Lindsay Lohan to Have Good Friday Court Appearance on Necklace Theft Charge

VIDEO: Hearing may determine if there is enough evidence to put Lindsay Lohan on trial.
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Troubled actress Lindsay Lohan heads to court today for a preliminary hearing to determine whether there is enough evidence to put her on trial for the alleged felony theft of a $2,500 necklace.

Lohan, who had turned down an earlier plea deal on the matter, had sought to get the hearing pushed back, citing religious beliefs and today being Good Friday. The judge apparently was not persuaded by Lohan's attempt to put off the hearing.

Commenting on Lohan's case, former prosecutor Robin Sax told "Good Morning America" that the best defense was "a strategy of delay."

"The real reason that a criminal defendant postpones a case is to hope that people lose interest, that evidence gets lost, that people don't care and that the case could go away," she said.

Lohan, 24, was arraigned in February on one felony grand theft charge. She is accused of stealing a necklace from Kamofie and Co., a Venice, Calif., jewelry store, Jan. 22.

Lohan's Troubles Might Hurt Her Acting Career

Prosecutors today are expected to question the shop owner who says surveillance video shows the "Mean Girls" actress walking out of the store wearing the designer necklace for which she had not paid.

Lohan has denied any wrongdoing. She says the store let her borrow the necklace and her assistant returned it to police.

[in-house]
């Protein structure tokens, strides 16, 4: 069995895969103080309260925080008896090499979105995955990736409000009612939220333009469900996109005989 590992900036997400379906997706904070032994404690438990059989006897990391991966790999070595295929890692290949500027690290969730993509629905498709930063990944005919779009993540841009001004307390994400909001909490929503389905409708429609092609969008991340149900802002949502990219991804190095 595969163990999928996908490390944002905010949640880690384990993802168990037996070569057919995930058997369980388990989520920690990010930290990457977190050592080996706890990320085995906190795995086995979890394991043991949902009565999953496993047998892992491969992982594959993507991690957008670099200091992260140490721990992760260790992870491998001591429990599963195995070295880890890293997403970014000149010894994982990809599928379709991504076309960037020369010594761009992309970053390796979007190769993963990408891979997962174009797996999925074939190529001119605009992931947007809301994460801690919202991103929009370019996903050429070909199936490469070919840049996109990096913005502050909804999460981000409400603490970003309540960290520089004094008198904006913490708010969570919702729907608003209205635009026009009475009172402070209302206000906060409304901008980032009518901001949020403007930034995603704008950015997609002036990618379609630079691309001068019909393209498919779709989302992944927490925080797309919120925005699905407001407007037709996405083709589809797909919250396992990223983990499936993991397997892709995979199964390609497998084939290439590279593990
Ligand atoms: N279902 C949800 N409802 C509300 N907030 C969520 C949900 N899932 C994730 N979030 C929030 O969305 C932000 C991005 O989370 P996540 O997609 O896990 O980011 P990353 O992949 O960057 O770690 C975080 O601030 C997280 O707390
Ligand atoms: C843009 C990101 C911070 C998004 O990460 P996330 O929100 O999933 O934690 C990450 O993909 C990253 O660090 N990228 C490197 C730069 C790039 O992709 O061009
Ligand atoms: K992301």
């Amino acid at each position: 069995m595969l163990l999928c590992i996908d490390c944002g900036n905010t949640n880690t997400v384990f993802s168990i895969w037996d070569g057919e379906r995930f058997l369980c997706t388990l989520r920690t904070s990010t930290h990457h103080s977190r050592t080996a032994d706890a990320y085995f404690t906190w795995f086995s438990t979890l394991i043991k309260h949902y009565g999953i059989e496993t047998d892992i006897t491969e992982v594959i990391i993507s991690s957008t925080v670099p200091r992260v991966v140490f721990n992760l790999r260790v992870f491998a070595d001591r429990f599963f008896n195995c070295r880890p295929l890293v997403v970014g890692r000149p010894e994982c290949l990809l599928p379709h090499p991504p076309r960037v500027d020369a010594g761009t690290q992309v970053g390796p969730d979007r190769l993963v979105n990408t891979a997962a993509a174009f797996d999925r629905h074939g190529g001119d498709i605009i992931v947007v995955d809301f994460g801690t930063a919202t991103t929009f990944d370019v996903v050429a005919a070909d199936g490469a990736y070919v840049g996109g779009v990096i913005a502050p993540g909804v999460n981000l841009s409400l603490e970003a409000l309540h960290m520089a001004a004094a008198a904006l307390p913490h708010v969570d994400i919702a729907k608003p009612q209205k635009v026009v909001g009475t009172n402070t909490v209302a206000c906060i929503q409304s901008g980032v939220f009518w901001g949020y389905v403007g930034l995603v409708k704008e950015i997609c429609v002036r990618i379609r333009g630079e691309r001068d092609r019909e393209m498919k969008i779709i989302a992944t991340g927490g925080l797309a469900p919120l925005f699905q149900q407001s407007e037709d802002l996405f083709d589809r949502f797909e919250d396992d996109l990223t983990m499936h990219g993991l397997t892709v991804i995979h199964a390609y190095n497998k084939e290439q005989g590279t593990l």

Lohan's lawyer, Shawn Chapman Holley, reportedly had the necklace appraised, claiming it is worth less than $900. If that's true, the charge against Lohan could be reduced to a misdemeanor.

Lohan has already been to jail three times in the past three years for DUI, drug possession and probation violations.

Amid her legal problems, Lohan has been trying to kick-start her career. She made a recent appearance on MTV in which she mocked herself in a skit.

She landed a small part this week in the upcoming John Gotti biopic that will star John Travolta.

But one movie expert believes Lohan's well-publicized troubles might put an end to her chances for a comeback.

"Lindsay cannot work for a studio right now," David Poland of Moviecitynews.com said. "She is untouchable for any major studio. So, the only work that's possible for her is a little cameo here.

"[If] she works for one or two days for something, and she's not the linchpin for which the movie is financed, she can work. But as soon as you get past that cameo appearance kind of thing, anybody with any real money invested who's actually in the traditional film business cannot hire her."

Even so, minor roles could potentially help her court case.

Former prosecutor Sax said Lohan could benefit in court if she worked and stayed off drugs.

"By being a proactive member of society, the judge is less likely to want to throw her in jail because we all know that jail makes people regress to their behavior and the best thing for Lindsay is to be working and to be busy," Sax said.

Lohan could be sent to California state prison for up to three years if she is convicted on felony grand theft charges.

ABC News' Michael Milberger, Eileen Murphy and Jesus Ayala contributed to this report.

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